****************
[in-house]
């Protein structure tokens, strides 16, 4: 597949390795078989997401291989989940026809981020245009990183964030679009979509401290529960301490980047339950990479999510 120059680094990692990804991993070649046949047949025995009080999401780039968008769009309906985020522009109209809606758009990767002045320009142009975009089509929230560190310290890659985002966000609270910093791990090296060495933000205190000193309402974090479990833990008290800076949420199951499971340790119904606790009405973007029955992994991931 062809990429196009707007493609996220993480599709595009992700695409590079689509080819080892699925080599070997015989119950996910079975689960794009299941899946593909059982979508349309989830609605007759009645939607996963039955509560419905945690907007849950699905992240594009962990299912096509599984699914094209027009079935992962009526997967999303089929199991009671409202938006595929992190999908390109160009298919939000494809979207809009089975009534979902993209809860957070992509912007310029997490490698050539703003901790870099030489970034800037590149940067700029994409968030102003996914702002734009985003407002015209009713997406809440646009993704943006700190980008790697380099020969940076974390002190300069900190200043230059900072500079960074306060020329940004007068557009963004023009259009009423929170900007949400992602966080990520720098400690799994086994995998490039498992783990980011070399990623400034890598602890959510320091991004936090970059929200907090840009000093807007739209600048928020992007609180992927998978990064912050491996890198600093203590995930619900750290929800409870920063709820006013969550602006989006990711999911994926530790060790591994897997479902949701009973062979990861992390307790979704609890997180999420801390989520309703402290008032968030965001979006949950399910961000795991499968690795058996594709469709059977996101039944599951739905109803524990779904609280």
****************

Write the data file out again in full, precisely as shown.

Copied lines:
[in-house]
């Protein structure tokens, strides 16, 4: 597949390795078989997401291989989940026809981020245009990183964030679009979509401290529960301490980047339950990479999510 120059680094990692990804991993070649046949047949025995009080999401780039968008769009309906985020522009109209809606758009990767002045320009142009975009089509929230560190310290890659985002966000609270910093791990090296060495933000205190000193309402974090479990833990008290800076949420199951499971340790119904606790009405973007029955992994991931 062809990429196009707007493609996220993480599709595009992700695409590079689509080819080892699925080599070997015989119950996910079975689960794009299941899946593909059982979508349309989830609605007759009645939607996963039955509560419905945690907007849950699905992240594009962990299912096509599984699914094209027009079935992962009526997967999303089929199991009671409202938006595929992190999908390109160009298919939000494809979207809009089975009534979902993209809860957070992509912007310029997490490698050539703003901790870099030489970034800037590149940067700029994409968030102003996914702002734009985003407002015209009713997406809440646009993704943006700190980008790697380099020969940076974390002190300069900190200043230059900072500079960074306060020329940004007068557009963004023009259009009423929170900007949400992602966080990520720098400690799994086994995998490039498992783990980011070399990623400034890598602890959510320091991004936090970059929200907090840009000093807007739209600048928020992007609180992927998978990064912050491996890198600093203590995930619900750290929800409870920063709820006013969550602006989006990711999911994926530790060790591994897997479902949701009973062979990861992390307790979704609890997180999420801390989520309703402290008032968030965001979006949950399910961000795991499968690795058996594709469709059977996101039944599951739905109803524990779904609280």